long arm of the law
Posted by Barry Silverstein on May 22, 2013 06:25 PM
Airbnb, an online booking service that allows anybody to rent out any premises for as little as a night, sounds like a great idea that leverages the "sharing economy.” Investors think Airbnb is pretty slick too: Two years ago, the San Francisco company was valued at over a billion dollars and today its value has more than doubled.
But is Airbnb about to experience a crash landing? A judge in New York City has just ruled that an Airbnb user broke an “illegal hotel” law when Nigel Warren rented out the bedroom of his apartment in the East Village for three days. The law “restricts residents from renting out apartments, or rooms in them, for fewer than 30 days, unless they are also living in the home during the guests’ stay.”
Airbnb representatives appeared in court along with Warren, arguing that “certain language” in the code allowed him to make the room available to a renter. But judge Clive Morrick indicated that “Airbnb renters did not have access to all parts of the apartment, specifically the room of Mr. Warren’s roommate, who was still living there while Mr. Warren was away and renting out his room.”Continue reading...
Posted by Mark J. Miller on May 22, 2013 03:53 PM
When you’re a 6-10 pro basketball player, you are used to getting things your way. But Los Angeles Clippers power forward Lamar Odom, husband to Khloe Kardashian, may not win the current battle he’s thrust himself into.
Odom and designer Jonathan Garcia launched a clothing line, Rich Soil, back in 2009 and one of its T-shirts caused so much of a stir that New York Gov. Andrew Cuomo actually sent him a letter to tell him to stop selling it, the Associated Press reports. Cuomo expected Odom and his pal to stop sales within five days.
The problem? The shirt looks an awful lot like a logo for a New York State farming program. The Rich Soil shirt features a very similar Statue of Liberty that sits behind familiar-looking crop rows, encircled in a similar font reading "Rich Soil New York" as opposed to the program's "Pride of New York." Check out a side-by-side here.Continue reading...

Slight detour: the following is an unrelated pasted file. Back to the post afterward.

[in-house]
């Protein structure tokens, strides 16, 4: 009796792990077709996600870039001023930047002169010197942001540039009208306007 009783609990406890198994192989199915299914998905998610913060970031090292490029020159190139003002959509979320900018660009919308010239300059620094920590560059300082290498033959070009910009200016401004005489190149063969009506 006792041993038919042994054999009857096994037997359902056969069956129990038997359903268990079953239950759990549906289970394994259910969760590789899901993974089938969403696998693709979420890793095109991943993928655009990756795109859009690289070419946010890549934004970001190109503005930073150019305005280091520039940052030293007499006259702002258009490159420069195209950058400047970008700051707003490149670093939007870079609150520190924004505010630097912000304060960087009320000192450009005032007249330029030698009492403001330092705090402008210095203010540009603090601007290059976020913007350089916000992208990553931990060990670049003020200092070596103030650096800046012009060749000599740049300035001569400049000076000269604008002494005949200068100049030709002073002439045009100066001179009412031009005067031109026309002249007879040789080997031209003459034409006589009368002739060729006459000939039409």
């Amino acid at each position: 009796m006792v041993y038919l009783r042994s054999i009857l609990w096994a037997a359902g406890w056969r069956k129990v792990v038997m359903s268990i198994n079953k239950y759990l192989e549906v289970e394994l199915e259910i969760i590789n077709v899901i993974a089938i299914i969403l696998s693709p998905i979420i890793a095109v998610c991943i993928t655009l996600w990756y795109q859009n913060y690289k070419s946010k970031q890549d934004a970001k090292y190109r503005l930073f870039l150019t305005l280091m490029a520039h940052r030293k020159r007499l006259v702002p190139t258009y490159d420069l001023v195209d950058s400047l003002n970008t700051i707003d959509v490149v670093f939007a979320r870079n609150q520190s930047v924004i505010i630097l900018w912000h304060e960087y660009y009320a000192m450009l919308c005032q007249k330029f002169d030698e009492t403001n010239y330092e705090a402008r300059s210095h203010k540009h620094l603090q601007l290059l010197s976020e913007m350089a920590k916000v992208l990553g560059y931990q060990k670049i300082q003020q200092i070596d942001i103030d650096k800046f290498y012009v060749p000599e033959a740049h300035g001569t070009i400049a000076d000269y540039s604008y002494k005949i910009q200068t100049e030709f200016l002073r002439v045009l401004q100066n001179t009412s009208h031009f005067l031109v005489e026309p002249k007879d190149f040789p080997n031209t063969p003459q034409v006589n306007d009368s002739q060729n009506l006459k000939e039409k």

Posted by Mark J. Miller on May 22, 2013 02:49 PM
The nanosecond a so-called student athlete in college takes money of any kind related to his or her sport, they are suddenly considered professionals and cannot play in college anymore, so says the NCAA, who laid out the rules that lets the organization instead profit from things such as jersey sales with player names.
The NCAA’s coffers have also been lined by its relationship with Electronic Arts, which has been making video games based on college teams and athletes for years. However, a few former players aren't happy about being duped out of revenues from those sales, and one of them, former Rutgers University quarterback Ryan Hart, has now made some legal headway.
The Wall Street Journal reports that the US Court of Appeals for the Third Circuit in Philadelphia on Tuesday ruled that Hart can try to cash in on some of the money EA made from the 2004, 2005 and 2006 versions of its college football game. The 2-1 decision overturned a decision by a lower court that said that it was OK for EA to use Hart’s likeness without him getting any kind of royalties due to First Amendment rights.Continue reading...
brands under fire
Posted by Dale Buss on May 20, 2013 01:39 PM
Hyundai is reportedly close to settling 38 federal lawsuits filed after it overstated the fuel economy of its cars. Such a turning point might suggest a grand statement by the brand seeking to sweep that nasty episode behind Hyundai for good with a hearty mea culpa.